The Trouble with Tribunals; Injustices Have Not Been Cleansed from the System

Article excerpt


Despite John Ashcroft's warning that critics of the administration's war on terrorism are giving aid to our enemies, a stinging chorus of dissent - from left to right - greeted the president's original military order for military tribunals.

In response, Secretary of Defense Donald Rumsfeld - who has a bright future in television once he leaves office - was assigned the responsibility of damage control, and released revised regulations.

Under Mr. Rumsfeld's direction, some of the egregious excesses of the president's original version have been modified. Keep in mind that George W. Bush and the rest of his administration have continually said that everything they do in the war against terrorism will be within "the bounds of the Constitution."

The tribunals are now called military commissions, and the trials will be open to all, including to the press. Evidence will have to show guilt beyond a reasonable doubt. The defendant will get military lawyers at no charge. If he can afford it, he can hire a civilian lawyer, who will have to be cleared for security purposes.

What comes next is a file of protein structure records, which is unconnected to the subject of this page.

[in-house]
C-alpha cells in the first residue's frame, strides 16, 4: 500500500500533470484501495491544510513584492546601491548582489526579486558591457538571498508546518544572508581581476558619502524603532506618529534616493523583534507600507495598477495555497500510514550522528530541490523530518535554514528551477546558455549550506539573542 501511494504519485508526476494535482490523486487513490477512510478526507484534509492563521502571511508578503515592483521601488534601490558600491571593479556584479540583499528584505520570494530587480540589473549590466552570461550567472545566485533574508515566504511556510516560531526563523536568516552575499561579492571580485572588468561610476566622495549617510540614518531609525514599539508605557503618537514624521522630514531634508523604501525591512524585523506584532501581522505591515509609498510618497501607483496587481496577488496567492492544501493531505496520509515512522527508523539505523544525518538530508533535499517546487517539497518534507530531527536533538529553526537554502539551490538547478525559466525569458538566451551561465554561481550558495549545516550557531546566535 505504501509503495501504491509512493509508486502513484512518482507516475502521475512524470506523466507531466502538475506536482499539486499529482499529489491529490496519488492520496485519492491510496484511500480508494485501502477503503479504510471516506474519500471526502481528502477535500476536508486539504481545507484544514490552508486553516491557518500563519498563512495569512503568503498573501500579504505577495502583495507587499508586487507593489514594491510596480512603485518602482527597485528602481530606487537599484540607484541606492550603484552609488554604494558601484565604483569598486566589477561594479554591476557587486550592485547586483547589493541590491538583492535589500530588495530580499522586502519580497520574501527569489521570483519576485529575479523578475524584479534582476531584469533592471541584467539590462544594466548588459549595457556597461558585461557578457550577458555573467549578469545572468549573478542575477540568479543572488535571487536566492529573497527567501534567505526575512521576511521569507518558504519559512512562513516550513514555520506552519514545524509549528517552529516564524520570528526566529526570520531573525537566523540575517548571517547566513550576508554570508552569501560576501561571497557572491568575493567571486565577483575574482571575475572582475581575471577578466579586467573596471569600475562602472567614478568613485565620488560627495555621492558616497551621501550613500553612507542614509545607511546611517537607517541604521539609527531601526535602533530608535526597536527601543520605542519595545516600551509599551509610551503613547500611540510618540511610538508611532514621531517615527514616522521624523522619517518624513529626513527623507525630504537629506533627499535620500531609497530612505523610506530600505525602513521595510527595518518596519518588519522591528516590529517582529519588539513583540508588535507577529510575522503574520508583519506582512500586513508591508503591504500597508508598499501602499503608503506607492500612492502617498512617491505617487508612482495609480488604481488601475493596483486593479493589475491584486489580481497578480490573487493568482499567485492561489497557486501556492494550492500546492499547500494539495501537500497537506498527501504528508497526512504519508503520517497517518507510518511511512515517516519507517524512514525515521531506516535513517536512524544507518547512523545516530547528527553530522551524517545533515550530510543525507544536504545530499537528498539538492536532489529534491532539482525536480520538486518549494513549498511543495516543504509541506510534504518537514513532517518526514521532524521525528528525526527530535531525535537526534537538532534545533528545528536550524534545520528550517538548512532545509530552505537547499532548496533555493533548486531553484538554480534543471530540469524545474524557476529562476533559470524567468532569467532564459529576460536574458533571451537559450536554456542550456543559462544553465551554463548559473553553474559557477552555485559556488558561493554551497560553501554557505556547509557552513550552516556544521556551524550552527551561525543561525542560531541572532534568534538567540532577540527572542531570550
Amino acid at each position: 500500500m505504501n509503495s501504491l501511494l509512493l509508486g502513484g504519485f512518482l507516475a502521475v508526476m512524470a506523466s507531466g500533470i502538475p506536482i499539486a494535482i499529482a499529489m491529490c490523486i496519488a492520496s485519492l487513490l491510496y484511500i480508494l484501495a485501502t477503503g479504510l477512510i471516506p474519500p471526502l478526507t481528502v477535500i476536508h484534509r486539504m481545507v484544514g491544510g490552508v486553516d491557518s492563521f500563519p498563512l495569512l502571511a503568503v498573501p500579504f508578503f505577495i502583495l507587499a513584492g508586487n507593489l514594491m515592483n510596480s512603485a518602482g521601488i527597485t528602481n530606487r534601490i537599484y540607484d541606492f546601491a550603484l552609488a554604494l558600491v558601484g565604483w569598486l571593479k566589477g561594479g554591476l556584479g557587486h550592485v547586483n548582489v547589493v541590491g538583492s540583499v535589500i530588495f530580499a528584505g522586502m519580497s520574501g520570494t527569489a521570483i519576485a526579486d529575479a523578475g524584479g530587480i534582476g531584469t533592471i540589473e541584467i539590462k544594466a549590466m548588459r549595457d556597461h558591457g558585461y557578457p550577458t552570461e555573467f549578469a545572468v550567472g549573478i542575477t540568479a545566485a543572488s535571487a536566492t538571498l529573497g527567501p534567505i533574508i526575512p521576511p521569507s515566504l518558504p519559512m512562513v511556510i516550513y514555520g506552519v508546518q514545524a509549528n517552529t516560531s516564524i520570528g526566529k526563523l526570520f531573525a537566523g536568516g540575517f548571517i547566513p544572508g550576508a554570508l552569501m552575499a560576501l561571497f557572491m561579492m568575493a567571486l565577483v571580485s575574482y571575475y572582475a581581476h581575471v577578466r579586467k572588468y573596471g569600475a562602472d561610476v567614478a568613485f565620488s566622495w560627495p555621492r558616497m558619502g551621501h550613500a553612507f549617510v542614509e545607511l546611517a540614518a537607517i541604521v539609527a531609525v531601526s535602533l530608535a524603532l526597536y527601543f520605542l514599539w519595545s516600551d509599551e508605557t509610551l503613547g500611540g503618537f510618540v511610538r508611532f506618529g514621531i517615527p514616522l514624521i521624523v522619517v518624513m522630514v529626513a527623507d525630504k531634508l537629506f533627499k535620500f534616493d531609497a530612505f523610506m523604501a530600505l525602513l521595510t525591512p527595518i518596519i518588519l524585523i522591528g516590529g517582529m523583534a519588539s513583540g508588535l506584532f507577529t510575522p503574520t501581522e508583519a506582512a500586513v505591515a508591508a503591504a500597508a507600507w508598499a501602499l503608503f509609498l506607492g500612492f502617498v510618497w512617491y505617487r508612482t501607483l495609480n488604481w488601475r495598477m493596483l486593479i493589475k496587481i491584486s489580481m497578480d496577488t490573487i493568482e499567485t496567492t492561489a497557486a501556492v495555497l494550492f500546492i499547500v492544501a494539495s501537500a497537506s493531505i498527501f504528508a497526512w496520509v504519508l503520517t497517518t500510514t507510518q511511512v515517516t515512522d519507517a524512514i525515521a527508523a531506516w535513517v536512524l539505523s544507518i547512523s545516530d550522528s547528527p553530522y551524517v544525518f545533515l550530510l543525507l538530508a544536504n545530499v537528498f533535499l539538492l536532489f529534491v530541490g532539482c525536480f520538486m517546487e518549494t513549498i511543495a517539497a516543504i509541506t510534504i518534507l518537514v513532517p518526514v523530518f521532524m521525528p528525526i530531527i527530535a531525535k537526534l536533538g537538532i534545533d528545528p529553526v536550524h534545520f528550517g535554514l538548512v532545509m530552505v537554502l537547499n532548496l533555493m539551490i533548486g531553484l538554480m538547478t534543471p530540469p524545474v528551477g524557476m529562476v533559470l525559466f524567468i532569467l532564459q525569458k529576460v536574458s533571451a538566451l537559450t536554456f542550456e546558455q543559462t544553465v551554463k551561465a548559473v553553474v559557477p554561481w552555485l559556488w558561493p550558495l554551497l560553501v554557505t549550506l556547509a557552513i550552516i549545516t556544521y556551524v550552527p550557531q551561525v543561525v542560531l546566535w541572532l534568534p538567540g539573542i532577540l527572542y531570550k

However, serious violations of the essence of our system of justice - due process (fairness) - remain. A glaring example is the standard by which evidence will be admitted at the trials. Any evidence that has "probative value to a reasonable person" will be allowed.

As Barbara Bradley, National Public Radio's knowledgeable reporter on legal matters, points out: "That means hearsay or second-hand evidence" will be allowed - contrary to the rules of our civilian federal courts. Hearsay encompasses gossip, rumors, assertions and accusations that cannot be verified. And, it is possible that witnesses can use pseudonyms.

The authenticity of evidence is crucial to verdicts of guilt or innocence. Jonathan Turley, a constitutional law professor at George Washington University, has had extensive experience as a lawyer in national security cases in federal courts, including civilian courts. In the Los Angeles Times, Mr. Turley emphasizes the distance between parts of the Rumsfeld tribunals and the American rule of law:

"It is clear that the new rules were written by prosecutors to govern their own prosecutions. The biggest changes are in areas prosecutors find inconvenient - such as proving that evidence is authentic before using it. …